I’ve been scouring C. S. Lewis’s essays for pertinent comments for the Academic Roundtable in which I will be participating at the upcoming summer Lewis Foundation conference. This is work? Not really. More like fun.
In the process of my scouring, I reread his “Screwtape Proposes a Toast,” a followup to the fabulously successful book, The Screwtape Letters, that put Lewis on the literary map for Americans.
As a lifelong educator, just now completing my 27th year of teaching at the college level, I was struck anew and afresh by his commentary on how hell would like education to be carried out. Lewis’s critique sounds so very contemporary, despite having been written at the end of the 1950s.
In the words of the devilish Screwtape, Lewis lays out the scheme:
The basic principle of the new education is to be that dunces and idlers must not be made to feel inferior to intelligent and industrious pupils. That would be “undemocratic.” These differences between the pupils—for they are obviously and nakedly individual differences—must be disguised.
He then describes how this can be accomplished at various levels of education, with the first example being the one closest to my experience:
At universities, examinations must be framed so that nearly all the students get good marks. Entrance examinations must be framed so that all, or nearly all, citizens can go to universities, whether they have any power (or wish) to profit by higher education or not.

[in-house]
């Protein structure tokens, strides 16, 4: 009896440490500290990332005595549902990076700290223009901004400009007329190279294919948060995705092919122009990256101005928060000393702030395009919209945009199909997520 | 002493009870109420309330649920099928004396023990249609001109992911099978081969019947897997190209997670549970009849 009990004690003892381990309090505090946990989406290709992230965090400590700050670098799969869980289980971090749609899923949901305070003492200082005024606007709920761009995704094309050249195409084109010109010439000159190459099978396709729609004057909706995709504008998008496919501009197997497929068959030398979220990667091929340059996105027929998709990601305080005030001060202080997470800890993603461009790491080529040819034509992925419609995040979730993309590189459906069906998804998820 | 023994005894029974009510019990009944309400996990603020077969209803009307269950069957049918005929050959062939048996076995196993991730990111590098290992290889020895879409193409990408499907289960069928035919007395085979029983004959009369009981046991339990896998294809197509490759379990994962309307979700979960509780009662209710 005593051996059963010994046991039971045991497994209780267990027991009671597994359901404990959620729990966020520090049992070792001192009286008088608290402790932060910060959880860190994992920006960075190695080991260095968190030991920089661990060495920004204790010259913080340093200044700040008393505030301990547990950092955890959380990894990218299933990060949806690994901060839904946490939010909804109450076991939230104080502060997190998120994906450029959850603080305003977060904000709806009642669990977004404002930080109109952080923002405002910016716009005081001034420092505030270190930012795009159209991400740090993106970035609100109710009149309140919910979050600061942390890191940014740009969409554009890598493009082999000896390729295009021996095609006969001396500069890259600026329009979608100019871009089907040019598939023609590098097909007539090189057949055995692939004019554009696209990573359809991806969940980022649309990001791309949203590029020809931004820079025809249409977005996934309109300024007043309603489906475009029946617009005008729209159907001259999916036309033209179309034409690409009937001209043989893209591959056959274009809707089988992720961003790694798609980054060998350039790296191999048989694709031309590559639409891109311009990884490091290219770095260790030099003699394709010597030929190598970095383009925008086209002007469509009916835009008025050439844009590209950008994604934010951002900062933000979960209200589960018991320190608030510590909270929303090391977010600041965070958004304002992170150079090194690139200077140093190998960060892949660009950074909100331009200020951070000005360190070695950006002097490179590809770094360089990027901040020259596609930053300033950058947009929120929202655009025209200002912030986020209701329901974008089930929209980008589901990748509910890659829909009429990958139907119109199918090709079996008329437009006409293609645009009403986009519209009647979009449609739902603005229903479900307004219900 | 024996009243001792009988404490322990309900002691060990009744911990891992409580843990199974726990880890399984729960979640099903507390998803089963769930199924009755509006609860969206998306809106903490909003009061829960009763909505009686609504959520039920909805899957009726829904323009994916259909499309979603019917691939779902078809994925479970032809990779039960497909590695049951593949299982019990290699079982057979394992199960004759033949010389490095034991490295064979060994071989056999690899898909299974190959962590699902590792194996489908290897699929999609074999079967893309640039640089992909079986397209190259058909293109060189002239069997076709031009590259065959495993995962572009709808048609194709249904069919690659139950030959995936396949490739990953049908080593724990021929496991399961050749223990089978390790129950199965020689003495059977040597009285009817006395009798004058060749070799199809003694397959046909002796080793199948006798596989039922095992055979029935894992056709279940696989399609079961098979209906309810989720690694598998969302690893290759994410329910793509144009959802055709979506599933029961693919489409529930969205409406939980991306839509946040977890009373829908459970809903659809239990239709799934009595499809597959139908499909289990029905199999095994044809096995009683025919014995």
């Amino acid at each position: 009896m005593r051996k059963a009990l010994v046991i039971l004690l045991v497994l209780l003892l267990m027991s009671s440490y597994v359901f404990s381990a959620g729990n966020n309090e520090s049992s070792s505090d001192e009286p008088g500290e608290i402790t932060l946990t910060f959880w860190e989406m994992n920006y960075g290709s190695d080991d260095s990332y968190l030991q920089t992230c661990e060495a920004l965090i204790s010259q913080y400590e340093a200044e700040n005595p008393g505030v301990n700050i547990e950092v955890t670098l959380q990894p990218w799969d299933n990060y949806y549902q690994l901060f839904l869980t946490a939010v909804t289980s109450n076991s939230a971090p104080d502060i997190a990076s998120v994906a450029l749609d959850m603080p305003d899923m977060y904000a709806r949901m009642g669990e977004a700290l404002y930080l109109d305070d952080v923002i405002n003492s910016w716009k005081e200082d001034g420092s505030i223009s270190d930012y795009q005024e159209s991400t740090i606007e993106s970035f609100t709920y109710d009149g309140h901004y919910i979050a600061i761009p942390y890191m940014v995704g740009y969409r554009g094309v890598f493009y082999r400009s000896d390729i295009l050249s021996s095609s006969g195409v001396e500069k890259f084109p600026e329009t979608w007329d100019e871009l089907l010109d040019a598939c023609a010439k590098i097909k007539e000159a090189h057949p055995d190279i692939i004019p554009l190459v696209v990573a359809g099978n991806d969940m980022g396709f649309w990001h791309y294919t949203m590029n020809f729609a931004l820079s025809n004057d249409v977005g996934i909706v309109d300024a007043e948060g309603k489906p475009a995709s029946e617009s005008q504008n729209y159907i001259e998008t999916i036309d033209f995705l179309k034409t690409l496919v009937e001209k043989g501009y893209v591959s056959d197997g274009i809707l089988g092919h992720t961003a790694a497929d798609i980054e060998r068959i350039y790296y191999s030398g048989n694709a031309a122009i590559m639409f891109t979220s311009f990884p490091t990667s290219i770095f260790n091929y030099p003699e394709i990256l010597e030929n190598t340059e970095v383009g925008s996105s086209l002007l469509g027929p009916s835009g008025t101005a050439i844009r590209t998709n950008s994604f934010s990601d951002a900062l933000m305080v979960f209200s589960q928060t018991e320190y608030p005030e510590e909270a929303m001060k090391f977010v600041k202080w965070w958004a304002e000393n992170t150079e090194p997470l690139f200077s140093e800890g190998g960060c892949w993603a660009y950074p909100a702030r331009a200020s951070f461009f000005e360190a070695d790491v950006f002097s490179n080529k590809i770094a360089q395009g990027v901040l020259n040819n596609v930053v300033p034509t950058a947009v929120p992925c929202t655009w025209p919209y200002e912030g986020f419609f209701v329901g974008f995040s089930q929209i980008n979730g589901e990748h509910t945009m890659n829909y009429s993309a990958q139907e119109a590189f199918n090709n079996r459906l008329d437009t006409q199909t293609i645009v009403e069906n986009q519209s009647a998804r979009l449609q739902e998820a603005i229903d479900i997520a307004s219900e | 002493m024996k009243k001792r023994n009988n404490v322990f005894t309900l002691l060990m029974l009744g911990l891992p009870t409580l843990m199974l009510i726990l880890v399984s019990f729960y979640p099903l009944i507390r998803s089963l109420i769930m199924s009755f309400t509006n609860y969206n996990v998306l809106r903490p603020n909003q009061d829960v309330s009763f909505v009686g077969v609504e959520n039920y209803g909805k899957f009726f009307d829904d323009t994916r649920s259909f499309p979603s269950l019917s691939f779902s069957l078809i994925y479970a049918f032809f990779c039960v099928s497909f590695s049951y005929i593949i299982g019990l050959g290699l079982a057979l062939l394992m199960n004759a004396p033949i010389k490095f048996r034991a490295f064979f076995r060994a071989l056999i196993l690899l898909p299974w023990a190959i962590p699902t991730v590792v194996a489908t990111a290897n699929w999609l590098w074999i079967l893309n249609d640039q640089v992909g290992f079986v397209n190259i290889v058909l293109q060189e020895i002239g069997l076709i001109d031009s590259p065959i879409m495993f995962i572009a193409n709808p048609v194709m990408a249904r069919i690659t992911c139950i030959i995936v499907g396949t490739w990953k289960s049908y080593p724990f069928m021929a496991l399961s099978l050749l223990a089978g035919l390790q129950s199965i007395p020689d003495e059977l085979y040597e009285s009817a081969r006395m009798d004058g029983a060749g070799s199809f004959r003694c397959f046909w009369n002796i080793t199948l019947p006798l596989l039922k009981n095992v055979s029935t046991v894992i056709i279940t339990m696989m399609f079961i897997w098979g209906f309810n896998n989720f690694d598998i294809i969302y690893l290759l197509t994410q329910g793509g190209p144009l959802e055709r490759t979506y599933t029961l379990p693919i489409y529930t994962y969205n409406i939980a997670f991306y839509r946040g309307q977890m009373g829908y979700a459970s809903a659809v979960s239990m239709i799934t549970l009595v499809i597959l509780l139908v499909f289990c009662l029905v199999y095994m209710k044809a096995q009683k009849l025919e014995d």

Aren’t we told continually by our social engineers that everyone deserves a college education? We’re now being pressured to pay for everyone’s college education. But college is not for everyone, a statement I make based on those 27 years of teaching I mentioned above. Some students have no idea why they are there, and many should be directing their lives elsewhere. Isn’t the Biblical concept that of a diversity of talents?
Lewis/Screwtape then takes aim at basic elementary education:
At schools, the children who are too stupid or lazy to learn languages and mathematics and elementary science can be set to doing the things that children used to do in their spare time. Let them, for example, make mud-pies and call it modelling. But all the time there must be no faintest hint that they are inferior to the children who are at work.
We wouldn’t want anyone to feel bad about failing; it would damage self-esteem:
Whatever nonsense they are engaged in must have—I believe the English already use the phrase—“parity of esteem.” . . . Children who are fit to proceed to a higher class may be artificially kept back, because the others would get a trauma—Beelzebub, what a useful word!—by being left behind.
The bright pupil thus remains democratically fettered to his own age-group throughout his school career, and a boy who would be capable of tackling Aeschylus or Dante sits listening to his coeval’s attempts to spell out A CAT SAT ON A MAT.
So what is the overall goal, according to Screwtape?
In a word, we may reasonably hope for the virtual abolition of education when I’m as good as you has fully had its way. All incentives to learn and all penalties for not learning will vanish. . . .
We shall no longer have to plan and toil to spread imperturbable conceit and incurable ignorance among men. The little vermin themselves will do it for us.
I also can agree with, and shudder at, his concluding statement: “Of course this would not follow unless all education became state education. But it will.”
A Lewis prophecy coming to pass in our day.